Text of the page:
From: Sjoerd Mullender <Sjoerd.Mullender@cwi.nl>
>Do not install these scripts. There is a inherent security risk in
>setuid shell scripts, whether they be for sh or for csh or for any
>other interpreter. Given a setuid script it is trivial to become root
>(if you know how) and there is nothing you can do to prevent that.
>Make a C program instead that does what the script is supposed to do.
There is an inherent security risk only from people who can login to
the system (or somehow otherwise run programs, tho most other holes
make it hard to discover there's even such a script unless they know
It does little or nothing to help people break into your system if
they don't have an account (or, if they do, you have other serious
problems), so the opportunity is only open to people who can already
log into your system (or otherwise run arbitrary programs on your
If the machine is not used by random strangers likely to do hostile
things then it's probably not a major concern.
And even a C program has to be written with a good deal of care to be
secure running setuid (like refusing to open a file which is really a
symlink to a system file and carefully checking its path etc., I could
turn your system into cream cheese in a few minutes with a naively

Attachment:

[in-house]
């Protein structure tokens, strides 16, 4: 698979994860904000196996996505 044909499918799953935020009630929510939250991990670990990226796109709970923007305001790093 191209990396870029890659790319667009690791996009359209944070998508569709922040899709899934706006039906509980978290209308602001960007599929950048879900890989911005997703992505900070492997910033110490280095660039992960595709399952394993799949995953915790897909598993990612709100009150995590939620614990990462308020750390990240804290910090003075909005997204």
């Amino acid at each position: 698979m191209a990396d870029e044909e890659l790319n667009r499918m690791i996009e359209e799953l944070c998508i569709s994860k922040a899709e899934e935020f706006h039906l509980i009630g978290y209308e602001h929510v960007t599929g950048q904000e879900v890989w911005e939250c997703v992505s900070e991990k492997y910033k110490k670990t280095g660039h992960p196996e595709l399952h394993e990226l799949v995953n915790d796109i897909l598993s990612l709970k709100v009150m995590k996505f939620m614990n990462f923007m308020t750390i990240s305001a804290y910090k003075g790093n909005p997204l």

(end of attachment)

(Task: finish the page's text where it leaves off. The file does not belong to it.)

written mount/unmount setuid C program.) So that's not good advice as
a throw-away line at all.
Sorry, but I see this advice given blindly all the time and it's
neither that simple nor really that good as it scares perfectly
honest, cooperative people on internal systems. Your co-workers could
rifle your desk and files, whisper scandals in your boss's ear about
you, but leave the possibility of their breaking into their own
desktop system....no, can't have that!
Anyhow, sorry, it just strikes me as oversimplified and possibly real
bad advice in some cases (what if everyone who uses the system knows
the root passwd anyhoe? I have one system I help run that's like that,
but it's still convenient to have a few setuid scripts to do things
Not everyone runs big, anonymous student systems or whatever where
there are guarnteed to be bad apples (actually, I run one of the
biggest and most anonymous unix systems on the planet, and no, I
wouldn't put a setuid script on it.)
I don't apologize for posting this, it's not a flame, it's my advice
from over 15 years of experience administering Unix systems. I think
it's reasonable tho to counter what one sees as possibly bad or
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This archive was generated by hypermail 2.1.2 : Fri Sep 28 2001 - 23:06:40 CDT